It’s impossible to talk about hymns for very long without running into that hymn making machine that was Charles Wesley.  While he is most famous–and justly so–for his Christmas offering , he wrote some 6000 hymns.

A Charge to Keep I Have is not a well known hymn.  In fact, I have never once sung it.  But that doesn’t mean it’s n ot important.  In fact, it was the basis for the original title of George W. Bush’s pre-Presidential book, from which we can only conclude that it continues to have a presence within the Methodist tradition (I have not verified this).  What’s more, judging by the Amazon listing for versions of the song, it seems to have a home within the black gospel movement.

But what really turned me on to it was Theron Brown and Hezekiah Butterworth’s delightful treatment of the song in their collection of background to hymns.  They write:

This hymn of Charles Wesley was often heard at the camp grounds, from the rows of tents in the morning while the good women prepared their pancakes and coffee, and the tune was invariably old “Kentucky” by Jeremiah Ingalls.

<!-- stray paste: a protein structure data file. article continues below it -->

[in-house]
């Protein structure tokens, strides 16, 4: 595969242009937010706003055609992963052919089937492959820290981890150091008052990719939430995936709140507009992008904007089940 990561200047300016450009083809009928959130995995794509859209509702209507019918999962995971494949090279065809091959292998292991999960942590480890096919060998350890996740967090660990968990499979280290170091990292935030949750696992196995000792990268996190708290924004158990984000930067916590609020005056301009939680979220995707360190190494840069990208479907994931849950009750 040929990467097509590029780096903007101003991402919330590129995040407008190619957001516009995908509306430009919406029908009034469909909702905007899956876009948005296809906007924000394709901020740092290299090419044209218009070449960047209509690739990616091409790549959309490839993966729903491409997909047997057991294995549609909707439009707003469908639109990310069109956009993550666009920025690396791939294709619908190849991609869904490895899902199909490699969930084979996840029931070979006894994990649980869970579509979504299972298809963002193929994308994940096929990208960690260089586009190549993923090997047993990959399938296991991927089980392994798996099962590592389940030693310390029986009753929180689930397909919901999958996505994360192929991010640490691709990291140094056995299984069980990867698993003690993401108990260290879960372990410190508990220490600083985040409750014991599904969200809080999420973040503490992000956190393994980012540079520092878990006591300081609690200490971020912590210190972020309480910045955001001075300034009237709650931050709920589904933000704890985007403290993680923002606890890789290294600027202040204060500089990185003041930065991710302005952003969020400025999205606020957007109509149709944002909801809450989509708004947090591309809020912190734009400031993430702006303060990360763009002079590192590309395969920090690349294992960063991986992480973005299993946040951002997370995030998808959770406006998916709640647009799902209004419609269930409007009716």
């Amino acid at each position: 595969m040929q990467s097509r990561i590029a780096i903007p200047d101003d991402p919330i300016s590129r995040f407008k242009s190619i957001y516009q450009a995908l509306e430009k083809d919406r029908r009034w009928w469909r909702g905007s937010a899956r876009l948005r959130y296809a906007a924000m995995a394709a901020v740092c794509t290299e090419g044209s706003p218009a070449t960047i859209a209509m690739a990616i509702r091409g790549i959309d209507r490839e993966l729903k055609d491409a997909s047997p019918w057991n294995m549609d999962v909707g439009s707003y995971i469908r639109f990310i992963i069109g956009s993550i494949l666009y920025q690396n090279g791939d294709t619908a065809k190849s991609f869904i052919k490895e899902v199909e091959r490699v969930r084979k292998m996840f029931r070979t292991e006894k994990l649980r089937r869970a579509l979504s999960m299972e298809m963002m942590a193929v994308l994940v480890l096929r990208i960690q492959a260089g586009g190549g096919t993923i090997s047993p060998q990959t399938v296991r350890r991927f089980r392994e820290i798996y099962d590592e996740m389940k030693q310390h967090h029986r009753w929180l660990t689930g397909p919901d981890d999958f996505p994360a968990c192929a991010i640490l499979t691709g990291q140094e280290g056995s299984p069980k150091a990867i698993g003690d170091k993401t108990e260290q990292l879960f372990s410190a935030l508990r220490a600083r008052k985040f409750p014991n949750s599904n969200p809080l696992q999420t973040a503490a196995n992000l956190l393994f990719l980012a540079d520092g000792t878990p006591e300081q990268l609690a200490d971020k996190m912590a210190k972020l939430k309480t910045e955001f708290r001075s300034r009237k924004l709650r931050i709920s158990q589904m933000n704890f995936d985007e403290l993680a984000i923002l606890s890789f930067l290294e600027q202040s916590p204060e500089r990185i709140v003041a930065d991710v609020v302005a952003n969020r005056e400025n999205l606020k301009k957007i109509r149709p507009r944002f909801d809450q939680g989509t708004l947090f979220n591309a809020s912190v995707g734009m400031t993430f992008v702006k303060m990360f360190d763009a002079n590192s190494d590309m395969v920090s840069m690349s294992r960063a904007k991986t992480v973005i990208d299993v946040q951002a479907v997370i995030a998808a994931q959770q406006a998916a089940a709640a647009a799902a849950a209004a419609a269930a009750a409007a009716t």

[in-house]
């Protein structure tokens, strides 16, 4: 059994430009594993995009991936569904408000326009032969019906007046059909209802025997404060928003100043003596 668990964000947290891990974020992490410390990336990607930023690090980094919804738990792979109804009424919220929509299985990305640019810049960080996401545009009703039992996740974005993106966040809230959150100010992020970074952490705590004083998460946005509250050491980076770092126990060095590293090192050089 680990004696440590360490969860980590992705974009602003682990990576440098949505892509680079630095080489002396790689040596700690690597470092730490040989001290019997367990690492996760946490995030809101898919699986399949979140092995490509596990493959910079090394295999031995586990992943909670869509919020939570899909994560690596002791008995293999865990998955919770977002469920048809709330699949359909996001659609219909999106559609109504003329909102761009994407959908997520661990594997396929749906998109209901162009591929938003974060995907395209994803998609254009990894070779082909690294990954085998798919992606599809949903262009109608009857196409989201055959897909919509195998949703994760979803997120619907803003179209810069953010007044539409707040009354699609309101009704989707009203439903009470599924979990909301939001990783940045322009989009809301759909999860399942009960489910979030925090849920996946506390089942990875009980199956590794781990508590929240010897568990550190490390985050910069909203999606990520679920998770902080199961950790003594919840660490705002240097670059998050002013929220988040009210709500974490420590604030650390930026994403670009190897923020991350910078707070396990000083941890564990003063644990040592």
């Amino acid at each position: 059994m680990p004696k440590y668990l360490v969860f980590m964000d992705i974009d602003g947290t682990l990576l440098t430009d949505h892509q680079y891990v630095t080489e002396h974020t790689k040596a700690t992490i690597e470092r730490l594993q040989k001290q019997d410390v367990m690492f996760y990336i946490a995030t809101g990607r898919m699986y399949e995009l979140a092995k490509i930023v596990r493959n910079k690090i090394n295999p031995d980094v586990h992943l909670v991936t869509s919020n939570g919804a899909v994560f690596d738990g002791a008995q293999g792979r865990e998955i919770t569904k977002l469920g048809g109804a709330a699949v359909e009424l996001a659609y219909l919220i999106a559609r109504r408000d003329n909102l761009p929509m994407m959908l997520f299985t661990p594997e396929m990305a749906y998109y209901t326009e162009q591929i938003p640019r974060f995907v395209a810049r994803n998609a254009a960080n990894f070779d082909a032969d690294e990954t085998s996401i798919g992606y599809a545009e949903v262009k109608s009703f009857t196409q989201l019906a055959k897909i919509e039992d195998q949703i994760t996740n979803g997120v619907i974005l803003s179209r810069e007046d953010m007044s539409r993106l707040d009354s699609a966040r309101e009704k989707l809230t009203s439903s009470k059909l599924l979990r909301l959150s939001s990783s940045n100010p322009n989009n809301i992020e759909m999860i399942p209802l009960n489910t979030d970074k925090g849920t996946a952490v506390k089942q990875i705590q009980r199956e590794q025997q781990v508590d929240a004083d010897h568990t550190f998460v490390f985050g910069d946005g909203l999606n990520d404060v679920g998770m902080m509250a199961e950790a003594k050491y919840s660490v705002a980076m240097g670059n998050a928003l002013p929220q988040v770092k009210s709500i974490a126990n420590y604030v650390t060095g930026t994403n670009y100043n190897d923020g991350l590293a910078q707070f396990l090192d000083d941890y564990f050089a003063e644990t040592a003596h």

Sung as a solo by a sweet and spirited voice, it slightly resembled “Golden Hill,” but oftener its halting bars invited a more drawling style of execution unworthy of a hymn that merits a tune like “St. Thomas.”  Old “Kentucky” was not field music.

The words are, of course, insightful.  But where Wesley poeticized them, it was the classic evangelical expositor Matthew Henry who provided their substance:

We have ev­ery one of us a charge to keep, an eter­nal God to glor­i­fy, an im­mor­tal soul to pro­vide for, need­ful du­ty to be done, our gen­er­a­tion to serve; and it must be our dai­ly care to keep this charge, for it is the charge of the Lord our Master, who will short­ly call us ac­count about it, and it is our ut­most per­il if we ne­glect it. Keep it “that ye die not”; it is death, eternal death, to be­tray the trust that we are charged with; by the con­sid­er­a­tion of this we must be kept in awe.

Here’s Wesley’s version:

A charge to keep I have,
A God to glorify,
A never-dying soul to save,
And fit it for the sky.

The language of ‘the sky’ inevitably piques my interest.  And let’s face it:  the combination of the ‘never-dying soul to save’ and ‘the sky’ encapsulates the central critique of classical evangelical spirituality.  But, as is often the case, there are other verses to this hymn.

To serve the present age,
My calling to fulfill:
O may it all my powers engage
To do my Master’s will!